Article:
The American Express Platinum Card is one of the top cards in the industry for perks. This card is primarily for travelers who value airport lounges, hotel status and other luxurious perks. It can also be great for those who spend heavily in airfare and love Amex’s transfer partners. Both the personal and business versions have similar earning structures, redemption options, and many common benefits.

This is the second of three posts in my Amex Platinum Series. The first reviewed the Business Platinum card and the third will review perks for both cards.

 

Earning

The Platinum Card earns 5x Membership Rewards (MR) points on airfare booked directly with the airline or through amextravel.com. All personal versions of the Platinum Card give you more flexibility with booking flights than the Business Platinum Card does. Furthermore, the Platinum card earns just one point on non-bonus spend. This card has an annual fee is $550 (NOT waived the first year).

The American Express Platinum Card also comes with a public sign-up bonus worth 60,000 MR points. You can be earn those points after spending $5,000 in the first 3 months.

 

Burning

Earning points is fantastic, but points earned are useless if you cannot redeem them for anything of value. Amex has multiple options for redemption:

Transfer Partners

American Express’ transfer partners are this card’s most valuable redemption option. They are the reason why points and miles enthusiasts love the Membership Rewards family of credit cards so much. Amex transfers points at a 1 MR to 1 partner currency ratio unless otherwise noted.

Hotels
  • Choice Privileges
  • Hilton (1 MR = 2 Hilton Honors Points)
  • Marriott
Airlines
  • Aer Lingus
  • Aero Mexico (5 MR = 8 Premier Points)
  • Air Canada
  • Air Italia Millemiglia
  • Asia Miles
  • Avianca Lifemiles
  • British Airways
  • Delta Airlines
  • El Al Israel Airlines (50 MR = 1 Matmid Point)
  • Emirates
  • Etihad Guest
  • Hawaiian Airlines
  • Iberia
  • JetBlue (5 MR = 4 TrueBlue Points)
  • KLM Flying Blue / Air France
  • Nippon Airways
  • Qantas
  • Singapore Airlines
  • Virgin Atlantic

Your mileage may vary for each partner. But for most partners, you should be able to easily redeem your points for at least 1.5 cents per point (CPP).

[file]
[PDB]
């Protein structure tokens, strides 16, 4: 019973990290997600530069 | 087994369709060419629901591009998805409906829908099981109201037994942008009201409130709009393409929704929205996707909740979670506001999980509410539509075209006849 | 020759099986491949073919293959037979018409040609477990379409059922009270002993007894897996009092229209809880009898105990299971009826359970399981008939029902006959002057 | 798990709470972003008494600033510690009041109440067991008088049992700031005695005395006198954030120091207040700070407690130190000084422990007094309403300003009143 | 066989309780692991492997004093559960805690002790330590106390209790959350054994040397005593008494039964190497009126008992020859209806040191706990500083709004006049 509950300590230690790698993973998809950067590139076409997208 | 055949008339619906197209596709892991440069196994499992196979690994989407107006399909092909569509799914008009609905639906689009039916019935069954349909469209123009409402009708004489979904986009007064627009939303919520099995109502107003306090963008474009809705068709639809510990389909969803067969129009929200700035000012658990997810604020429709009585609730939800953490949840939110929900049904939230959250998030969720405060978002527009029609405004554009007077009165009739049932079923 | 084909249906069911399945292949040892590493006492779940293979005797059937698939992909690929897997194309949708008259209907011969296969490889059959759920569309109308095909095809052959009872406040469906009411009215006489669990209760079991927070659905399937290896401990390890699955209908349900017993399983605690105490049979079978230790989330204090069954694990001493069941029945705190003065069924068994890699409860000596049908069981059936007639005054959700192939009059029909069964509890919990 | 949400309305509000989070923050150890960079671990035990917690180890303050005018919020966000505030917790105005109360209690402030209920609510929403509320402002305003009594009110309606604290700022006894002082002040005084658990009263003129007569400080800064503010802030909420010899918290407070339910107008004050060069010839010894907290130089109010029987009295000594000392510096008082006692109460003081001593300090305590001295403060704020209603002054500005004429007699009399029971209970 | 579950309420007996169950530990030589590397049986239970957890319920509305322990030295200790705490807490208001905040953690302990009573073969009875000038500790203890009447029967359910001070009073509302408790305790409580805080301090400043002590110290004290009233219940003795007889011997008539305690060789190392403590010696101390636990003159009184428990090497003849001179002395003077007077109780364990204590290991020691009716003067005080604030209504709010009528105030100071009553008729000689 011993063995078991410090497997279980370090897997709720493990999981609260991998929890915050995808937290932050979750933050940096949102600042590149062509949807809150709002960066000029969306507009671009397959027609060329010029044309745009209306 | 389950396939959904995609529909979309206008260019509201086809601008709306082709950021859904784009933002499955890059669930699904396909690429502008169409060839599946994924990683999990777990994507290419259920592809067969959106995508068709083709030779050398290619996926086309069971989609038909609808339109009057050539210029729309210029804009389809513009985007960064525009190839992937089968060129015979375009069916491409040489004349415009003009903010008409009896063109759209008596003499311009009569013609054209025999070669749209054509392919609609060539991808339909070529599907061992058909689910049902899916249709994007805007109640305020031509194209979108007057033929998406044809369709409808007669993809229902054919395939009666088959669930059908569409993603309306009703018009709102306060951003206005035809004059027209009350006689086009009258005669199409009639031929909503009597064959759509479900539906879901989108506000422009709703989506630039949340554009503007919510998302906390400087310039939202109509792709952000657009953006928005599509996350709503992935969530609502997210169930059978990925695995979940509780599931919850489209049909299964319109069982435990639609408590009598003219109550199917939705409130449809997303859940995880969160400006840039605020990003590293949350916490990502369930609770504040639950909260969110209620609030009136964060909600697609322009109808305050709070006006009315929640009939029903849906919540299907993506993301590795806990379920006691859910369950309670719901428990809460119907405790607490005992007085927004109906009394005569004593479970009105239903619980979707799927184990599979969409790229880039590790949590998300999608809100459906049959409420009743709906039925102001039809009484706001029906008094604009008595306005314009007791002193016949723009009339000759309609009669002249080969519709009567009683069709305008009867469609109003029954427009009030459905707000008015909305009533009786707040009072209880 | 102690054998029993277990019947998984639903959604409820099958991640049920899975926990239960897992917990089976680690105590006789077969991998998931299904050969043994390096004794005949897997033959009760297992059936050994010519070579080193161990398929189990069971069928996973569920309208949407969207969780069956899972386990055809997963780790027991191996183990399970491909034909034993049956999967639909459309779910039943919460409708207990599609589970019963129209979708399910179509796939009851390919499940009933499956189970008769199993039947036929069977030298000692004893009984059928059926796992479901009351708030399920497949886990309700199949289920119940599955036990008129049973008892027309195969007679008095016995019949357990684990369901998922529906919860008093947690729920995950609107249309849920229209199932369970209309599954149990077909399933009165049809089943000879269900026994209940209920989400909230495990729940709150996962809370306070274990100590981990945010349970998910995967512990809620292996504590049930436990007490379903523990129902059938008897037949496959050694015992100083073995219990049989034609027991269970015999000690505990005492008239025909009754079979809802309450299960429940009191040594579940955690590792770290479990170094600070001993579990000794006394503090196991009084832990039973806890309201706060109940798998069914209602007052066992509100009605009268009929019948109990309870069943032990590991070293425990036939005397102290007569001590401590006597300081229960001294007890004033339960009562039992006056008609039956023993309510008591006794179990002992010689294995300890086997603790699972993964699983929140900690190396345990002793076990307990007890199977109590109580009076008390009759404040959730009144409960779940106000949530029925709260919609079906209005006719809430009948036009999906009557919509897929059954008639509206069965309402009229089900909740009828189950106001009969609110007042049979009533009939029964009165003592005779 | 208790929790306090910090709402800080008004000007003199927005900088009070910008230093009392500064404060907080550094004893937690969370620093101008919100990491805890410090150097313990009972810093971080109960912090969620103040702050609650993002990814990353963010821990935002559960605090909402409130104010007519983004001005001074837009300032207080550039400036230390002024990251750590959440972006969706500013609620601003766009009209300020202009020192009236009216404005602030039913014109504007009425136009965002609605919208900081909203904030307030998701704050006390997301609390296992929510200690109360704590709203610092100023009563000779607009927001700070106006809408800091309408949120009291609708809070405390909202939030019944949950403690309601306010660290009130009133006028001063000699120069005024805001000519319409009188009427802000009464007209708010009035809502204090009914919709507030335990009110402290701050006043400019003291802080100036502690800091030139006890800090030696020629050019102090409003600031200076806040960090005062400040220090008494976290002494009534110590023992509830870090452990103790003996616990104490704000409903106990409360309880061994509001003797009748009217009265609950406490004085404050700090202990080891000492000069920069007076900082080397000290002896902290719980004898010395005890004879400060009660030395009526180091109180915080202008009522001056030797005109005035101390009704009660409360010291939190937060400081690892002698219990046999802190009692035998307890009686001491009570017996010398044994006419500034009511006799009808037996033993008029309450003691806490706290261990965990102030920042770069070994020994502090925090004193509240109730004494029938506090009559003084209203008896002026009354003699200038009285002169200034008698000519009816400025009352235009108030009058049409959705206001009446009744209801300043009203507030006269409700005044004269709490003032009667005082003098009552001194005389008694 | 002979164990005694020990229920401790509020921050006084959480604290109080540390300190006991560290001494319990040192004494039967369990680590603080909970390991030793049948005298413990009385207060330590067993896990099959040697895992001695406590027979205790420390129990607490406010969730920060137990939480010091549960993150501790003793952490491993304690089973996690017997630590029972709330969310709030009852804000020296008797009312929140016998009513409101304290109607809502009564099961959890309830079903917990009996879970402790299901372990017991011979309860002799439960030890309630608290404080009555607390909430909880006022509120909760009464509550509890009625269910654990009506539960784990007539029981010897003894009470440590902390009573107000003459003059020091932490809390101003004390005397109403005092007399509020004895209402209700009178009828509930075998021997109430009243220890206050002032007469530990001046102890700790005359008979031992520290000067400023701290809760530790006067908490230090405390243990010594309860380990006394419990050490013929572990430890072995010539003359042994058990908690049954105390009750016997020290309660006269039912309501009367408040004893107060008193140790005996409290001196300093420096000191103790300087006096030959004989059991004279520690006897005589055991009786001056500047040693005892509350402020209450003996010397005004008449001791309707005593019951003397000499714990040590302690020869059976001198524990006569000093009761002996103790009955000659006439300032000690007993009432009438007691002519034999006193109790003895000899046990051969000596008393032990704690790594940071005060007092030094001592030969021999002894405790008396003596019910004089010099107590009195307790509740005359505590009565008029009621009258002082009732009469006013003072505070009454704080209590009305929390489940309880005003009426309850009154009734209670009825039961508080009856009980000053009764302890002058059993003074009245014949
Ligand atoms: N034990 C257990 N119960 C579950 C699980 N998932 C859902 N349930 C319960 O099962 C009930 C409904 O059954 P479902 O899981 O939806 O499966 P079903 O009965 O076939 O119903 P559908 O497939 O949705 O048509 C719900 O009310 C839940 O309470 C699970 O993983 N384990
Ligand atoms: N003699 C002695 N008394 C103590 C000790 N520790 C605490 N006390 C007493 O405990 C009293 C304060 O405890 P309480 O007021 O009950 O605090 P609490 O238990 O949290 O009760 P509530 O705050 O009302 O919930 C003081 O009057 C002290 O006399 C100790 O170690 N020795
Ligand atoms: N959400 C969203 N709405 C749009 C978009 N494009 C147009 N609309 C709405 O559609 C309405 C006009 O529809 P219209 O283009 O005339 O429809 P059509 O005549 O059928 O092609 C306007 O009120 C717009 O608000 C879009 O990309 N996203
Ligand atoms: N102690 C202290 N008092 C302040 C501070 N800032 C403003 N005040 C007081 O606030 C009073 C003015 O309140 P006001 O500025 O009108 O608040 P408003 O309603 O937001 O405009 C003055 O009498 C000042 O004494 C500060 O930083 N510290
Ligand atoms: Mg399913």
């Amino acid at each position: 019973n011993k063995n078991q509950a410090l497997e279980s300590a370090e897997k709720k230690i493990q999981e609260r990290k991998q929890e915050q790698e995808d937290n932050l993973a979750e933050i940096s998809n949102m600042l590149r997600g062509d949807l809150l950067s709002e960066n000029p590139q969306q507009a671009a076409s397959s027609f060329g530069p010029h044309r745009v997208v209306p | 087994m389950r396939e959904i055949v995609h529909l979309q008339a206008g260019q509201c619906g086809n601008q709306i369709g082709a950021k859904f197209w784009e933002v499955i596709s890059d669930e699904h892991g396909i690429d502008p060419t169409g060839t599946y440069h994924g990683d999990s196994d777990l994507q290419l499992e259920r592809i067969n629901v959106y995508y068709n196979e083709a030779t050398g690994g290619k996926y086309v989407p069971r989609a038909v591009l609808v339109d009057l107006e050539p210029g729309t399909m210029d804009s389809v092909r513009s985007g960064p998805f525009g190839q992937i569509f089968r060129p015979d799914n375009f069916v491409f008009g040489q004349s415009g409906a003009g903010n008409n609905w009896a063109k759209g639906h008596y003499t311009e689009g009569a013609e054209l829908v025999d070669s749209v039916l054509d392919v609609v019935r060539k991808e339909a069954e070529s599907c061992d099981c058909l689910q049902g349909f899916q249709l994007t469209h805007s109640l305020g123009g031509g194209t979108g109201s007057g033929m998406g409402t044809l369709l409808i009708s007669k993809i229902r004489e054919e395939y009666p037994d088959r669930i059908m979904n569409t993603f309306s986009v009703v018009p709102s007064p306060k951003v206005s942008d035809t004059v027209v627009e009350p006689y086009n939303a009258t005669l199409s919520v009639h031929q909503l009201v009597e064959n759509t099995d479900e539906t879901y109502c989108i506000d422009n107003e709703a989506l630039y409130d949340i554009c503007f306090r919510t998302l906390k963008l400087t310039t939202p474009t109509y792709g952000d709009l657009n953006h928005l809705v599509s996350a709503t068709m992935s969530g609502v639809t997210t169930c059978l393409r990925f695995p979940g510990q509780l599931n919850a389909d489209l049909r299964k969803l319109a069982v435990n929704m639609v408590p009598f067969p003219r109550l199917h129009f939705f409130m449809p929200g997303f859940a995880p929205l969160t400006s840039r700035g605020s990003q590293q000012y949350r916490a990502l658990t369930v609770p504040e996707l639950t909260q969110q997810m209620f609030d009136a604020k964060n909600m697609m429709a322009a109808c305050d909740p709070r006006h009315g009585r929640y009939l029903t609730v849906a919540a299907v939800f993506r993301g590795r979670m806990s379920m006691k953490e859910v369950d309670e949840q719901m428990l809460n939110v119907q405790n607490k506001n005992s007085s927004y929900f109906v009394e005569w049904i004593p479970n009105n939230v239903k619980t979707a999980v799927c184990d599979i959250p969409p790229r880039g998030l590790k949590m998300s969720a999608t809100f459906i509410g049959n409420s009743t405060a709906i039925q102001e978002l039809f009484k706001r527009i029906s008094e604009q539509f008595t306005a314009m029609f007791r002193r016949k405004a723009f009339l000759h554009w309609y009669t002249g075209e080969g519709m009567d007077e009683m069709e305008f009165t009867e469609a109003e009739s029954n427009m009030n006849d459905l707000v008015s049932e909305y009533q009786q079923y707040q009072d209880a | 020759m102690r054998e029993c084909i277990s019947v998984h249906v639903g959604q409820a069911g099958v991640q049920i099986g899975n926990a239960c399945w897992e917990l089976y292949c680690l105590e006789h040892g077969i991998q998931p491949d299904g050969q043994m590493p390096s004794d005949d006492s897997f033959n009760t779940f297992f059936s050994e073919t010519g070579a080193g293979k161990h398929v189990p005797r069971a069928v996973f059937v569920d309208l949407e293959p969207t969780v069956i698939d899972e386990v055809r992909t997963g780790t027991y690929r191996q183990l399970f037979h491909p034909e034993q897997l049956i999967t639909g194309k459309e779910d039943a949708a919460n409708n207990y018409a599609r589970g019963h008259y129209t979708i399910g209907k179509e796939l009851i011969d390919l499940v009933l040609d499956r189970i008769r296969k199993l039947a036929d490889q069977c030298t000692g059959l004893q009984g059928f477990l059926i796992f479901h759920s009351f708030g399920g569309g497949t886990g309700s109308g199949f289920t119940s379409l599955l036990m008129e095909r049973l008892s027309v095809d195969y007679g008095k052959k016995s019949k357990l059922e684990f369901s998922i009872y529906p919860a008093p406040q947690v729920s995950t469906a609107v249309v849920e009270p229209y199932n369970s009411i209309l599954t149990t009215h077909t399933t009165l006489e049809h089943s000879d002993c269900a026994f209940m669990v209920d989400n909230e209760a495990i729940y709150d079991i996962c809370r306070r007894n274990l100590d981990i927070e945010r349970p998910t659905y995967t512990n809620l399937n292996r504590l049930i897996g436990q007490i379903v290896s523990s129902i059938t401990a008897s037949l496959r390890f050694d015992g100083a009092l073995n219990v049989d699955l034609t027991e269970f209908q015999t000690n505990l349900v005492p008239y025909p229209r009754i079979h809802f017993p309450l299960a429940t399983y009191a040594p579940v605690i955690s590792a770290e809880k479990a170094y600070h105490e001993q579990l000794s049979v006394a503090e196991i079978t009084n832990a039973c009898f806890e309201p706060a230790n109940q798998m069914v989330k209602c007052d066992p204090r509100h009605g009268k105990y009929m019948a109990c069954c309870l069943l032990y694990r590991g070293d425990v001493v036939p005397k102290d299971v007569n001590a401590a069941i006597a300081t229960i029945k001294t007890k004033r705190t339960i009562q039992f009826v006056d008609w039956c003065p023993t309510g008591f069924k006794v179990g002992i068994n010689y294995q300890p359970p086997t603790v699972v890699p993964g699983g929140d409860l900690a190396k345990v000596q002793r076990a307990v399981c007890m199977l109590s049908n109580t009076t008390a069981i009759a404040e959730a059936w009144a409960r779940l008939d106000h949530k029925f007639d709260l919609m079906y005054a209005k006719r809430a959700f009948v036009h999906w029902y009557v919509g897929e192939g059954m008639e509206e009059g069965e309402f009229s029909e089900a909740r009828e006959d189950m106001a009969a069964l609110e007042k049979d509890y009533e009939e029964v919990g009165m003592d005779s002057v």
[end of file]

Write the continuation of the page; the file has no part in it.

Other Options

Amextravel.com is Amex’s travel website that can be used to book hotels and flights. If you use their website and use points to pay for your flight, Amex will give you back 25% of the points paid for future use.

Gift cards, merchandise, and statement credits are not recommended. You will earn less than 1 CPP using these options. If cash back or gift cards are what you want, this card is probably not for you.

 

Rules & Regulations

Like all American Express cards, this card is subject to Amex’s Once Per Lifetime Rule. This rule states that you can only receive a sign-up bonus on any card once. However, bonuses for different flavors of the Platinum Card count separately.

 

Platinum Card Flavors

The Platinum Card is unique in that it comes in multiple “flavors” for different partnering financial institutions. The four institutions are Charles Schwab, Ameriprise Financial, Goldman Sachs, and Morgan Stanley.

All flavors have the same earning structure and redemption options. But each flavor has subtle differences in benefits or fees.

Charles Schwab

This version from Charles Schwab lets you redeem MR points for 1.25 CPP into your Schwab account. This is by far the best way to get cash back for MR points. Some people combine this redemption option with the earning structures of cards like the Amex Gold and Everyday Preferred. Such a combo increases the face value of MR points by 25%.

Schwab requires cardholders to have a Schwab brokerage or checking account to keep this card. But doing so might pay off in dividends as funds must go into the Schwab account. The value of the redeemed points could be life-changing if you play your cards right (pun intended) with investing.